ECONOMIC DEVELOPMENT QUARTERLY / November 2001
CAPCO legislation has evolved over time and across states as state legislatures attempted to address concerns in earlier legislation and better direct the program to the needs of individual states. Changes in CAPCO legislation include a reduction in tax credits for certified capital from 200% to 120% to 100%, limitations on the amount of tax credits available to insurance companies, limitations on the size of individual CAPCOs, greater targeting of the CAPCO investments through more restrictive definitions of qualified businesses, procedures for the state to recoup a portion of CAPCO program costs through state profit sharing with the CAPCOs, the availability of tax credits for investors in CAPCOs other than insurance companies, and attempts to use CAPCO legislation to facilitate the funding of specialized venture capital programs such as Kansas’s innovation and commercialization corporations. It should be noted, however, that most changes in CAPCO pro- grams over time are little more than fine-tuning a generic model. The CAPCO industry (i.e., estab- lished CAPCOs) is aggressively involved in state legislation to ensure that the basic program design is preserved.
The experiences of CAPCOs in the five states with enabling legislation provide insights into the strengths and limitations of CAPCO programs as compared to two alternative state-assisted ven- ture capital programs (publicly funded–publicly managed funds and publicly funded–privately managed funds). These strengths and limitations are summarized below, along with suggestions for ways that public policy might mitigate program shortcomings. Policy makers can use this infor- mation to assess the attractiveness of a CAPCO program versus other available alternatives and, if the CAPCO model is considered appropriate, develop CAPCO legislation that best meets the needs of their state.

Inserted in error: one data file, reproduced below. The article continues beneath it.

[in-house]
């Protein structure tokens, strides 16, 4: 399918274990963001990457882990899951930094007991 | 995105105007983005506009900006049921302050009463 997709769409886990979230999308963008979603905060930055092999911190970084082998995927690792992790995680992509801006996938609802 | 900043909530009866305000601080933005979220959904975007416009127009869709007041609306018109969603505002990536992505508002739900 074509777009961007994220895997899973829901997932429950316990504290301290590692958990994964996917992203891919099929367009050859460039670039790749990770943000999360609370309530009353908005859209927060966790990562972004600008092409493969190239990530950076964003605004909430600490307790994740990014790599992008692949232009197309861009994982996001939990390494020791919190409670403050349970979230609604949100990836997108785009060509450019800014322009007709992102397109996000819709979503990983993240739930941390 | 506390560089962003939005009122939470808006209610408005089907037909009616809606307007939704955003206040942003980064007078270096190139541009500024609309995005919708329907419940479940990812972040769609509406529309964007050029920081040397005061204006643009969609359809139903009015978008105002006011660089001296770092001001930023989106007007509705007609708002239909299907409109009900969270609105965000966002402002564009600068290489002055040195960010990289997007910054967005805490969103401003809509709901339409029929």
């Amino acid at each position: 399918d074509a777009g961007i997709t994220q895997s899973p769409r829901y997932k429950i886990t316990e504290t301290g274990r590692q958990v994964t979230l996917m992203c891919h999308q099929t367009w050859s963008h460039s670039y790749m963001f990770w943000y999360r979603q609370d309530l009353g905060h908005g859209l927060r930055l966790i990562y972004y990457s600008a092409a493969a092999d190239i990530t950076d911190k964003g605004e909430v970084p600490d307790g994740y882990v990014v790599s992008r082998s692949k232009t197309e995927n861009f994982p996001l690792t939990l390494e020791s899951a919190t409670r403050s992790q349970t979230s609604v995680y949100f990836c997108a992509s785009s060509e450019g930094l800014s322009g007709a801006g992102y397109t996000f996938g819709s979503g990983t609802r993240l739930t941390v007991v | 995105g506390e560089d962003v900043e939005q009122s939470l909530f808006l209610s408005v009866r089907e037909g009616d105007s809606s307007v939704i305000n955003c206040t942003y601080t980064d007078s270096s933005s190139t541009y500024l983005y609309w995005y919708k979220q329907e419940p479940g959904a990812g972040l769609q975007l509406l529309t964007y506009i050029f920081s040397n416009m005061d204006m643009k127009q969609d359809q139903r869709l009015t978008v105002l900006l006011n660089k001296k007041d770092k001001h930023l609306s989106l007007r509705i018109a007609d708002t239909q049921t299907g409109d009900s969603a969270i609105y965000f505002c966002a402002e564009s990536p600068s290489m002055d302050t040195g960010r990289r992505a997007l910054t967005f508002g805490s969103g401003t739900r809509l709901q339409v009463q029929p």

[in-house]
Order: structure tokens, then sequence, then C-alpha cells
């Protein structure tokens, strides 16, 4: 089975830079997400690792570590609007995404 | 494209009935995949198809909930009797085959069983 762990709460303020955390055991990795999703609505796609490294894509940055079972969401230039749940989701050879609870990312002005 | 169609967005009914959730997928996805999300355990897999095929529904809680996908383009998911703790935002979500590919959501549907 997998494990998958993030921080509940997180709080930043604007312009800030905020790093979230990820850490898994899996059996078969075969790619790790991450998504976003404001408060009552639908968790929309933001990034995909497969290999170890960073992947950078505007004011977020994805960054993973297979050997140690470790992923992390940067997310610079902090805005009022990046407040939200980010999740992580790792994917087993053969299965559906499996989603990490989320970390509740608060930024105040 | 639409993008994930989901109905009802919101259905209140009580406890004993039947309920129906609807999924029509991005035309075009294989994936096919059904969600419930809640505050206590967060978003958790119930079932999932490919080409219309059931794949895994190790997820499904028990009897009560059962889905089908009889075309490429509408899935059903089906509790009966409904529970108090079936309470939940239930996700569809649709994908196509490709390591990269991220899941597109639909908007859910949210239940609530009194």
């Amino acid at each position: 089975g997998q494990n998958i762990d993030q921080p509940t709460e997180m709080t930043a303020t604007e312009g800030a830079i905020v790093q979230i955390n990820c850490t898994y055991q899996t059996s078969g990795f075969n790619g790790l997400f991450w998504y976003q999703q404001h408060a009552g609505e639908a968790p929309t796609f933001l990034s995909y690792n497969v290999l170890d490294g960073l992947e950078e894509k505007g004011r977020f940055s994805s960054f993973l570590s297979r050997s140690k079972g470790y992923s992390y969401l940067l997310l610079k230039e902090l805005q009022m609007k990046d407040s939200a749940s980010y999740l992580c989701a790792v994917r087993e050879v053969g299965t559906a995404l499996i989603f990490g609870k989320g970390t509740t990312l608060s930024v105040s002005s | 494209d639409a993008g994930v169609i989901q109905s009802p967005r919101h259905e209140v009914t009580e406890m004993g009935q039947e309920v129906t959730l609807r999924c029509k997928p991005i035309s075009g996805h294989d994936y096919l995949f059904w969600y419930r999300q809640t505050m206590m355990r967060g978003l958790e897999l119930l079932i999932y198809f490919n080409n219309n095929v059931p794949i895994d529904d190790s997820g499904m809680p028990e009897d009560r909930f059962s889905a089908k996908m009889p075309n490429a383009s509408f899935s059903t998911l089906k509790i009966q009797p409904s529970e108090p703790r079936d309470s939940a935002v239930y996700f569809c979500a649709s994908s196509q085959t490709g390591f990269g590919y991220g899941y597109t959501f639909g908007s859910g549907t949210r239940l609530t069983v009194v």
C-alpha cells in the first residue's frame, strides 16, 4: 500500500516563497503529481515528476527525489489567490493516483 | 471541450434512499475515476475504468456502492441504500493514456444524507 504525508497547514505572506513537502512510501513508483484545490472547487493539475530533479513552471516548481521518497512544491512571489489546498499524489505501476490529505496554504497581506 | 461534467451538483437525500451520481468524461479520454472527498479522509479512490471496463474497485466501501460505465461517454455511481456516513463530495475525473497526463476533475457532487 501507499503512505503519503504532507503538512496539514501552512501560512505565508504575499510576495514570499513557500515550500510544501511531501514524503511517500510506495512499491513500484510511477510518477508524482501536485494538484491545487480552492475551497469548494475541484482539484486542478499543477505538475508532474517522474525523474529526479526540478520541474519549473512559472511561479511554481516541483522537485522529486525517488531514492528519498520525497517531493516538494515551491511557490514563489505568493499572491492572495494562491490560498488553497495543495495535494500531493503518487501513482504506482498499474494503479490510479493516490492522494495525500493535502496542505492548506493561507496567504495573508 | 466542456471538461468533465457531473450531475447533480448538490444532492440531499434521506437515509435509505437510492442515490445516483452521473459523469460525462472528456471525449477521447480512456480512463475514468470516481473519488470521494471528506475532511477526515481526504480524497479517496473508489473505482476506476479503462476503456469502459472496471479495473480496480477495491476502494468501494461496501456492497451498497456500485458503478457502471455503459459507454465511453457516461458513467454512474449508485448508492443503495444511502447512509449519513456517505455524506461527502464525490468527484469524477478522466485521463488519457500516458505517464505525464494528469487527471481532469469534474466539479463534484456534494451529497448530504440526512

State-assisted venture capital programs capitalized via tax credits, such as CAPCOs, do not require current state budget expenditures or bond sales (as do public venture capital funds and publicly funded private venture capital funds). Moreover, the actual cost (present value) of tax credit programs to the state, including the CAPCO program, is reduced by the alloca- tion of tax credits over time. For example, tax credits generally are taken in Years 2 to 11 of the CAPCO program; thus, the present value of $100 million in tax credits (assuming a 7% discount rate) is $65,640,960. Funding CAPCOs with tax credits and spreading tax credits over 10 years make CAPCOs an attractive alternative when compared to programs that commit the state to additional current expenditures or debt.
According to interviews with managers of public venture funds, state funding for these pro- grams is often insufficient to achieve an optimum program size relative to the desired num- ber of investments in portfolio companies and availability of capital for follow-on invest- ments (Barkley et al., 1999). The 100% tax credits provided in a CAPCO program are a way of raising significant funds ($50 million plus) from insurance companies to capitalize ven- ture capital funds. Through the use of 100% tax credits, in conjunction with an investment instrument providing a guaranteed rate of return, CAPCOs were able to attract funding from insurance companies in a relatively short period of time. These resources, in turn, have con- tributed to an expansion of venture capital infrastructure, management capacity, and invest- ments in those states with CAPCO legislation.
One weakness of publicly funded and managed venture capital programs is the potential for political interference in investment decisions. Similarly, for publicly funded and privately managed venture capital programs, there is the potential for political interference in the selection of the private funds in which the public monies will be placed. With CAPCO pro- grams, political pressure to place state monies in specific private venture capital firms is